Besides assisting me in the survey of Swedish Sãckpipas, Zexuan had quite a few interesting french bagpipes waiting for him in this collection. These items could help him shed light on his own doctoral research on the border pipes of England and Scotland.
The “Scenkonstmuseet” has an impressive musical instrument collection that ranges from folk music objects to electronic instruments such as synthesizers. Quite remarkable.
These big facilities are on the outskirts of Stockholm. It is worth staying for the whole working day, and really taking advantage of all the instruments one can analyse. It took us two full days, but we came out of the experience with a wealth of data and wanting to go back for more.
A special thanks to Malin Karlsson, (Curator at the Swedish Museum of Performing Arts) for her amazing patience, hospitality and willingness to help scientific research.
We do forget that the people working at museums have to care for millions of items. They do so, in the hopes that these objects may one day be useful to society, artists, research, and historian. When researchers like us show interest in the objects, that is an indication that their effort was worth it.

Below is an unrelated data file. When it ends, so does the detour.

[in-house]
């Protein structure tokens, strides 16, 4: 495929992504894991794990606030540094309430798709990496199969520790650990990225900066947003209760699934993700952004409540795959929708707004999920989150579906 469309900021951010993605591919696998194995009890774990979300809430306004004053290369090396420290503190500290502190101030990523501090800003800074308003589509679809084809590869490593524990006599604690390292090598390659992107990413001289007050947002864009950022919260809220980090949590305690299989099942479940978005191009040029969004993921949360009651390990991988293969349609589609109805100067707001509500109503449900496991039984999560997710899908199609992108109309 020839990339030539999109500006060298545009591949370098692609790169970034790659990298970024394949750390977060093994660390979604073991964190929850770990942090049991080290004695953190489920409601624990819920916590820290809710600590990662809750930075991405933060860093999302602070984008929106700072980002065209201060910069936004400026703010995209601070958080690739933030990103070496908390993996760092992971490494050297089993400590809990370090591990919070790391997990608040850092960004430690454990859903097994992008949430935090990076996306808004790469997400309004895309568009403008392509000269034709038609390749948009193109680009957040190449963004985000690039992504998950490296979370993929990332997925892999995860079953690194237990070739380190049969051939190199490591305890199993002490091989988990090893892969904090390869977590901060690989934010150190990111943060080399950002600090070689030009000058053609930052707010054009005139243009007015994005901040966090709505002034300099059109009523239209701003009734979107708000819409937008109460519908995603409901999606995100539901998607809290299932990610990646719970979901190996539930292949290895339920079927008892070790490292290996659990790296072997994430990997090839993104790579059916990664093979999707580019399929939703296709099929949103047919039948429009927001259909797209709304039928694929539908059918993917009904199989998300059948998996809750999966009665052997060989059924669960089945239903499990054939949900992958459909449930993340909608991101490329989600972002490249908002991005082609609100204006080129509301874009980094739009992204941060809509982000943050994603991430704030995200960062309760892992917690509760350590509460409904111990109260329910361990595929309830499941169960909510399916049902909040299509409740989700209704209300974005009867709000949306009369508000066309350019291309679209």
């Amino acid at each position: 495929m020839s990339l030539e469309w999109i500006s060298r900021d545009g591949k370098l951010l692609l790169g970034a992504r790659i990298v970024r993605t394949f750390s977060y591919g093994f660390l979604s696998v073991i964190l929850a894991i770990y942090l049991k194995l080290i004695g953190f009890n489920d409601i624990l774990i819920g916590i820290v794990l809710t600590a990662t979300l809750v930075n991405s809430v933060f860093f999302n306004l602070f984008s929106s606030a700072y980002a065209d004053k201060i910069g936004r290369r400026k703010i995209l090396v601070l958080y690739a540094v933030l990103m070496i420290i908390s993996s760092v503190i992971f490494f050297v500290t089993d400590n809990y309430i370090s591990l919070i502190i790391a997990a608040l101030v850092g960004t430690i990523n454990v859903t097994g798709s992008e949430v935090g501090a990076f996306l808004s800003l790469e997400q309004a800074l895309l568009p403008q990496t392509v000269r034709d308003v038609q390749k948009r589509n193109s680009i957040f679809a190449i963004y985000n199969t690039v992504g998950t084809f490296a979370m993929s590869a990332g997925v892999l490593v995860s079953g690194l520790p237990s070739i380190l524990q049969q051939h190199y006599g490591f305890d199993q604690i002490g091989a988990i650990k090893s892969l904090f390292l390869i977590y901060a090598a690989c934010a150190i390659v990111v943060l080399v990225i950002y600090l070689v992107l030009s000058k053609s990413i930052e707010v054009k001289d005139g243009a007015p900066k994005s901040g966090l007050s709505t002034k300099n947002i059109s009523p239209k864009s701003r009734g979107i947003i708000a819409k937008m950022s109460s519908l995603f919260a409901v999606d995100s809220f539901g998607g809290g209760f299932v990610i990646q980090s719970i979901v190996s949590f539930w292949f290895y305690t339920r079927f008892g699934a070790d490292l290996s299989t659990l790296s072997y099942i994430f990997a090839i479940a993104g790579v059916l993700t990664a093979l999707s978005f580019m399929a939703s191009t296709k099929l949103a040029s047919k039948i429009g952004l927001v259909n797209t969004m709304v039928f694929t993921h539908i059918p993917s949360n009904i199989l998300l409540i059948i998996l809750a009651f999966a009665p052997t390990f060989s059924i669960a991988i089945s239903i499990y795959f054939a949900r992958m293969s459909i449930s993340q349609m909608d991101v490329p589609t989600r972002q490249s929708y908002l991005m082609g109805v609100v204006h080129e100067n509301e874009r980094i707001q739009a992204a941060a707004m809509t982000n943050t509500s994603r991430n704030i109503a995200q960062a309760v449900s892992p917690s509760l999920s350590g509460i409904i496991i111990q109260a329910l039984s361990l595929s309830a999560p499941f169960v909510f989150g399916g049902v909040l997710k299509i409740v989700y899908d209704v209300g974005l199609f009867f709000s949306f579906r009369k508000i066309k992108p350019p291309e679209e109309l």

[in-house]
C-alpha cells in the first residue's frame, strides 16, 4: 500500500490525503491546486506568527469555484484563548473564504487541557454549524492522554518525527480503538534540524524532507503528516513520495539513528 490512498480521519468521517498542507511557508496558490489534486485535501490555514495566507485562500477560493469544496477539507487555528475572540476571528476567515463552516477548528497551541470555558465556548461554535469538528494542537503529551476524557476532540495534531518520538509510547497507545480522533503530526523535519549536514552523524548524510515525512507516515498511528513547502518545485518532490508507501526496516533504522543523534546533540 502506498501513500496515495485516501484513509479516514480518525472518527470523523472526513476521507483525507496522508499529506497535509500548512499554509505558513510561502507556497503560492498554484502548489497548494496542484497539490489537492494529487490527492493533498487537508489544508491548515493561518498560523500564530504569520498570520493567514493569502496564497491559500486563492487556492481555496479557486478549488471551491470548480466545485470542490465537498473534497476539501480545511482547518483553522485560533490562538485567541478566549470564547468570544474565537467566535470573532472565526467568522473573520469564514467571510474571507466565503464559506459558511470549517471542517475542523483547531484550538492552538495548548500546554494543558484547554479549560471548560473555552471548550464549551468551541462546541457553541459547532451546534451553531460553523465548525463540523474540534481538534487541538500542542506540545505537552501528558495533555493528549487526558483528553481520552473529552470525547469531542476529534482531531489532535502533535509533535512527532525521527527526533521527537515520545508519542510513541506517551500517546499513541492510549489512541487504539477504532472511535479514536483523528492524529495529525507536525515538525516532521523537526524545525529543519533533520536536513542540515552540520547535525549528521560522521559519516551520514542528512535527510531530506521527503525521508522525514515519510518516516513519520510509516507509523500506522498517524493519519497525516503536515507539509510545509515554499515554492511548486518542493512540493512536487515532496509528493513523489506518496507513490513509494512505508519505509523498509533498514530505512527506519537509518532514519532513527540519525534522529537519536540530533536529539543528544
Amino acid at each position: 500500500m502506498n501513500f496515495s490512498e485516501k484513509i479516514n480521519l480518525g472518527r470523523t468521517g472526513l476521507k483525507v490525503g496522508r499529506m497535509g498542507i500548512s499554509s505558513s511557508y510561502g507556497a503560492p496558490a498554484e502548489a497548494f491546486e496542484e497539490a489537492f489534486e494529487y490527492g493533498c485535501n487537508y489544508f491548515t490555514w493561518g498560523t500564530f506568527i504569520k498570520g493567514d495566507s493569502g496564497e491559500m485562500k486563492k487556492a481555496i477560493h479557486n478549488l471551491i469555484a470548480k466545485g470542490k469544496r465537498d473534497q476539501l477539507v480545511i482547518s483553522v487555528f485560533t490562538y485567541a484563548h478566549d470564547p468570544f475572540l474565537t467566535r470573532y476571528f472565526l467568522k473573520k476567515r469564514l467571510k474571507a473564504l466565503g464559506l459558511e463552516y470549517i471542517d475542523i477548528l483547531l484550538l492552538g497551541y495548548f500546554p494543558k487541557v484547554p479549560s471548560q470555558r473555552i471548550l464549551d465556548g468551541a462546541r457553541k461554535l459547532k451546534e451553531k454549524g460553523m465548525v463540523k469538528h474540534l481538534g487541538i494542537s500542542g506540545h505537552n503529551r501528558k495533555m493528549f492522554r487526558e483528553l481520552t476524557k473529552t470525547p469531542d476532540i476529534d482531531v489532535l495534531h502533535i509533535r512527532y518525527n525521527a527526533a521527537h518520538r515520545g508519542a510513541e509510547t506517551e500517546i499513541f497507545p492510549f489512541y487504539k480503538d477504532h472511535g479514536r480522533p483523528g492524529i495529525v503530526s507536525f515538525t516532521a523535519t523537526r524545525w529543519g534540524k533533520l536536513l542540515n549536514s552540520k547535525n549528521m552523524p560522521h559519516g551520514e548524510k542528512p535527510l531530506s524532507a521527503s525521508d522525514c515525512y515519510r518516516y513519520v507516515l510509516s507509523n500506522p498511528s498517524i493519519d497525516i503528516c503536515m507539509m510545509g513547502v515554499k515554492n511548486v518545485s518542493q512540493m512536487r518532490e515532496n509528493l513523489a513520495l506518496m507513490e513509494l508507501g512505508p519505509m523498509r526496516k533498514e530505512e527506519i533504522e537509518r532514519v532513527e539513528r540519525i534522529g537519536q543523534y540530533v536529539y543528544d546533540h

The next day we flew from Stockholm to our respective homes, in Belfast and Helsinki. We were tired but also with a renewed hope in culture, institutions, societies, and humanity, across European countries.
We are all in “this” together… and that is just how it is supposed to be!

Also a word of appreciation for fellow Swedish pipers and researchers David Åsbrink, Jonas Åkerlund and Anders Norudde for their invaluable advice and information in preparing this fieldwork visit to Sweden.